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4k/8k stacks

4k/8k stacks

Posted May 8, 2008 23:12 UTC (Thu) by kbob (guest, #1770)
Parent article: The last things through the 2.6.26 merge window

I'm asking this from a position of ignorance -- I haven't looked at kernel code in a long
time.  But wouldn't it be possible to allocate 4k stacks with guard pages between them, thus
(a) saving memory and (b) generating a loud exception on stack overflow?

Or is there some kind of overhead in leaving holes into the kernel address space that I'm not
aware of?



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4k/8k stacks

Posted May 9, 2008 0:48 UTC (Fri) by jmspeex (subscriber, #51639) [Link]

I believe we're talking non-virtual memory, so an overflow would just end up on the next
physical page with no way to detect it. Or maybe I'm just talking through my ass (I'm not a
kernel dev).

4k/8k stacks

Posted May 9, 2008 0:57 UTC (Fri) by corbet (editor, #1) [Link]

All memory is virtual memory when the kernel is running. But kernel-space addresses are a sort of special case, in that they are mapped as one big page using a single page table entry. So it's not possible to insert inaccessible guard pages after the kernel stacks - at least, not without dropping the big mapping, which would have a significant performance cost.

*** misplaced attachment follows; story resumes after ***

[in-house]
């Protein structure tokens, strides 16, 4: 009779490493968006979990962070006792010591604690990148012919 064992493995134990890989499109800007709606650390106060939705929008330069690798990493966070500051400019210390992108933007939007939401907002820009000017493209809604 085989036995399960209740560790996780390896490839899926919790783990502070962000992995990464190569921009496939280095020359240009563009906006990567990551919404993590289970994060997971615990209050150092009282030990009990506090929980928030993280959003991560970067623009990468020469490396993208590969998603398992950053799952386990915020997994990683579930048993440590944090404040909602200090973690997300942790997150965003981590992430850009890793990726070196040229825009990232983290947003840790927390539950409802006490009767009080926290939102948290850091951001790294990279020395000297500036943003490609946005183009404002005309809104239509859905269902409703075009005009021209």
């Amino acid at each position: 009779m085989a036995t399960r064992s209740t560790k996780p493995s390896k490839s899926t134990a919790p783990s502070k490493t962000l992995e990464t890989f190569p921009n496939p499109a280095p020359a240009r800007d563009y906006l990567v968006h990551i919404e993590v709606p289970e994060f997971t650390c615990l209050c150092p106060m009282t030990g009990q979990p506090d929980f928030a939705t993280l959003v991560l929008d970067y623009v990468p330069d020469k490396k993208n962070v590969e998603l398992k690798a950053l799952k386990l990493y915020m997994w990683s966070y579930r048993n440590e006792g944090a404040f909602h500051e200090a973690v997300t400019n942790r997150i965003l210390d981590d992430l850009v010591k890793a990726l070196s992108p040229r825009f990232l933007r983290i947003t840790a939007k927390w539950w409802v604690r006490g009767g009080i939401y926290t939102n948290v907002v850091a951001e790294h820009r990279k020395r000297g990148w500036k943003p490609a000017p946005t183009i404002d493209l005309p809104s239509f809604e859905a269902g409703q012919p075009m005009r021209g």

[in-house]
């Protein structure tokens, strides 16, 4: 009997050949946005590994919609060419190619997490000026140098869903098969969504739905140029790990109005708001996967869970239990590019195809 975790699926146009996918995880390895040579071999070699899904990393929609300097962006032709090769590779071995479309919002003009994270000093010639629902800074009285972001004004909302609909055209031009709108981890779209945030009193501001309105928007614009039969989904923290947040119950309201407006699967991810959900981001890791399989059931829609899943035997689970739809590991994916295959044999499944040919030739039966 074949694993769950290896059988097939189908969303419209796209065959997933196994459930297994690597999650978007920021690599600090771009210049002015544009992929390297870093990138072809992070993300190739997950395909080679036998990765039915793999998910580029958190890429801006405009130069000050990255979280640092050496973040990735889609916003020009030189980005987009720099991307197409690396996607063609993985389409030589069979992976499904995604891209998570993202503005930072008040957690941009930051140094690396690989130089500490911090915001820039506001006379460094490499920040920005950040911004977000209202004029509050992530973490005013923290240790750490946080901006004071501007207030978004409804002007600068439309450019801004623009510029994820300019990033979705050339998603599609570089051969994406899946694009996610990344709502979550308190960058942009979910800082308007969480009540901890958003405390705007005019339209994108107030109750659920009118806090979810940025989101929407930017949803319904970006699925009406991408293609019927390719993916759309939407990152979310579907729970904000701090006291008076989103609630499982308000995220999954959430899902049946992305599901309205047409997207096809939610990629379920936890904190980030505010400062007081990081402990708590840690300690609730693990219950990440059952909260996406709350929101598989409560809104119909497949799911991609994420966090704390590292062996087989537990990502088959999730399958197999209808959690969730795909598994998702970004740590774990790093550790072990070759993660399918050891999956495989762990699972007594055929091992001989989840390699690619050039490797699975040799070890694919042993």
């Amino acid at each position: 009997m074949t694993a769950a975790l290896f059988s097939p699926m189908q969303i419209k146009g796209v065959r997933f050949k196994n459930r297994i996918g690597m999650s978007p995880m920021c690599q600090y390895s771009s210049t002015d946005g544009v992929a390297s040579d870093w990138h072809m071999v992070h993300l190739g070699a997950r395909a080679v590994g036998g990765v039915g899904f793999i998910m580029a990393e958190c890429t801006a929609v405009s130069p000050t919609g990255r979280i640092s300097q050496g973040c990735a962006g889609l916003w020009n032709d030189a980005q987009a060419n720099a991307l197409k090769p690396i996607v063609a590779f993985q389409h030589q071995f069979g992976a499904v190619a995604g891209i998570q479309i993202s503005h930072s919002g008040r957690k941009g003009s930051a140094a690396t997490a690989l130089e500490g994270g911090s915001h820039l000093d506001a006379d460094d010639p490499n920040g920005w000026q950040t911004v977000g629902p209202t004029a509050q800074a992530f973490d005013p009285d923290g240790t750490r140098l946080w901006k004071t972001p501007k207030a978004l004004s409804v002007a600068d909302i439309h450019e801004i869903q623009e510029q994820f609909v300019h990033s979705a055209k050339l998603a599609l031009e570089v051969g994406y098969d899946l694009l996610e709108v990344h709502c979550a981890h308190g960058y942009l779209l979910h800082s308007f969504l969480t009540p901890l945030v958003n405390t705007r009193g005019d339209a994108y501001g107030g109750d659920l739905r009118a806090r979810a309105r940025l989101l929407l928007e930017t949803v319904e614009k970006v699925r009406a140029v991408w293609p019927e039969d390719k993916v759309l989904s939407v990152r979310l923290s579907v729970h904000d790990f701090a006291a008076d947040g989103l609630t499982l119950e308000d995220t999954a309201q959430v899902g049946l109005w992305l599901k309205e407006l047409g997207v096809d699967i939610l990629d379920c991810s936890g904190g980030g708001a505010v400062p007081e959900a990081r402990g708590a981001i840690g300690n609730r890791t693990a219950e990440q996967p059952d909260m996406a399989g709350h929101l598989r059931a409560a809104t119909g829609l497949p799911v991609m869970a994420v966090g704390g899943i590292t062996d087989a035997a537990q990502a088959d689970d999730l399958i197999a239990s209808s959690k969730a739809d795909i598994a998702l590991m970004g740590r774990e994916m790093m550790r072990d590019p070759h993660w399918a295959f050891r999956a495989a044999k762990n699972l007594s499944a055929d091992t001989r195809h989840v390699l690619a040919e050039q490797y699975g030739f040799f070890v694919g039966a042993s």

4k/8k stacks

Posted May 15, 2008 11:37 UTC (Thu) by cras (guest, #7000) [Link]

Maybe a small (32bit?) canary at the end of the stack would help a bit? Although if an
overflow 
happens I guess by the time it's noticed the kernel might have crashed already.


4k/8k stacks

Posted May 15, 2008 14:01 UTC (Thu) by mcortese (guest, #52099) [Link]

Kernel address space maps 1-to-1 to physical memory (at least for less than 1 GiB of RAM). The argument is 1 page vs. 2 pages of stack. Having just 1 page of stack plus 1 guard page just doesn't save anything.


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